- Le Roux changes age group in victorious fashion
- Newly-wed Buhai keen to get back into the swing of things
- More honours for Mona as she takes gold in Texas
- Bujela and Prinsloo make the running at Randpark
- South African yacht sails to third spot in Cape2Rio
- Banyana replacements named for France friendly
- Local caddie bags big bonus after Storm’s win
- Storm stays calm as he holds off McIlroy to win SA Open
- Productive camp for Banyana ahead of French clash
- Storm hits last round of SA Open with three-stroke lead
President’s Voice – Gideon Sam
- Updated: November 20, 2014
As I began this update it was a few minutes before we were due to pay tribute to Professor Pat Duffy who assisted us with the Coaches Framework in the country.
Thinking about what to say in a tribute, I am reminded about how many people have made it possible for SASCOC to be in the position where we are now.
Men and women from all walks of life have contributed to building the sports movement that we are today.
In that mix, the name of Pat Duffy will always come up as we continue to build a coaching framework for South African sport.
He came to us and in a quiet and professional manner guided many throughout the process of establishing a coaching framework in all corners of the country.
At every workshop or conference of coaches in this country, now, tomorrow or in years to come, the name of Pat Duffy will always be remembered. May his soul find eternal peace, we shall remember him.
The year’s final media briefing at Olympic House underscored what I have been saying for a while now. The neglect of junior sport in this country will create challenges for us in the future.
After the London Olympics we were very confident that we could improve on the six medals we got but after the Youth Olympics in Nanjing, we are really concerned about what will happen in Rio and beyond.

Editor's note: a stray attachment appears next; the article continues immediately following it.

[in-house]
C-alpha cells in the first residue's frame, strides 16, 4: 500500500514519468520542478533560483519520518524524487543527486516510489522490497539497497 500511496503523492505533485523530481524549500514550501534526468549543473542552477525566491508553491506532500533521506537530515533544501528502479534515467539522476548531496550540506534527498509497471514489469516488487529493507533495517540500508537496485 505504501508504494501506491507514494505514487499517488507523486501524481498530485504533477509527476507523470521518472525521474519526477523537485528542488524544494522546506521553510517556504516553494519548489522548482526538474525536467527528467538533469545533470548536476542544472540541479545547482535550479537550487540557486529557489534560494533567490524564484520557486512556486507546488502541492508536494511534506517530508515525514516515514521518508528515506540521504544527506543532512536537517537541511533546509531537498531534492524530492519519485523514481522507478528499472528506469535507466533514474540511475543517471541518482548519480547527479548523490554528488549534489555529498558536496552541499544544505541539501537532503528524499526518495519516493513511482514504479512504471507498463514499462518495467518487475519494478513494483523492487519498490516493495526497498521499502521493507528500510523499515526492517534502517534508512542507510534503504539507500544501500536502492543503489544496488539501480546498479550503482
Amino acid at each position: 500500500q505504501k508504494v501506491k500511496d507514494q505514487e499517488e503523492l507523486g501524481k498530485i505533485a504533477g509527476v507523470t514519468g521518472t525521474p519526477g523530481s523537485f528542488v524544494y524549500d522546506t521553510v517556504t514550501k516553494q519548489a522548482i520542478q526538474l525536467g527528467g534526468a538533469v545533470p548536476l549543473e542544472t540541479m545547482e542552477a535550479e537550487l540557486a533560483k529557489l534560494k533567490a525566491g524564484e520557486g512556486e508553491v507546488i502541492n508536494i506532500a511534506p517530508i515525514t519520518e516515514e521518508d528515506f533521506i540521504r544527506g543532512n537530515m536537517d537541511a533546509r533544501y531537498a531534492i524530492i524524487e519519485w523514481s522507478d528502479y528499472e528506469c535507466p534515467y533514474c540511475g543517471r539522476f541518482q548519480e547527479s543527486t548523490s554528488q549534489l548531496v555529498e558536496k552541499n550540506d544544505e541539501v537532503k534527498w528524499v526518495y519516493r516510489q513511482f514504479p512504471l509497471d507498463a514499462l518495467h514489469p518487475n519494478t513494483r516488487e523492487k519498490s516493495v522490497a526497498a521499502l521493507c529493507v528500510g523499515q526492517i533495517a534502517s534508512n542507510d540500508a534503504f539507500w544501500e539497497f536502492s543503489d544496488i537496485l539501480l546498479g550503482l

The National Federations are battling to get enough young people into sport because of the many other competing priorities.
Even those who are still hanging in there are finding it difficult because you need to have finances to compete – even at junior levels.
With the Federations not having enough resources, appeals are made to parents to help. But if there is not enough disposal income in a family, participating in sport does not become a priority.
What this all means is that fewer athletes made it onto the OPEX programme.
Again we must say, the area of funding South African sport need urgent attention.
Good news is that our sport heroes and heroines continue to do well on the world stage despite all these challenges.
For me, the current feel-good story is our national soccer side, Bafana Bafana qualifying for AFCON in Equatorial Guinea next year.
Elsewhere, what a pleasure to see Chad le Clos topping the Fina World Cup rankings. This youngster never fails to surprise with the extent of his talent. We are surely banking on him shining in Rio two years down the line.
Judo was a sport that brought back a good few medals from the Commonwealth Games and it was great to see Zack Piontek, Siyabulela Mabulu and DJ le Grange keeping up the winning momentum at the African Open in Mauritius. Well done to archers Sandra Prinsloo and Marco di Matteo for their gold and silver at the continental event up in Egypt.
I was also part of the Momentum 94.7 Challenge cycle event recently and what a pleasure to have top international cyclist Marianne Vos in the race, something which would no doubt have inspired heaps of aspirant riders.
Hats off too, to Juliana Barrett who won bronze for South Africa at the recent Commonwealth fencing championships in Scotland. There were also other excellent performances around the country and the world. Congrats to all of them.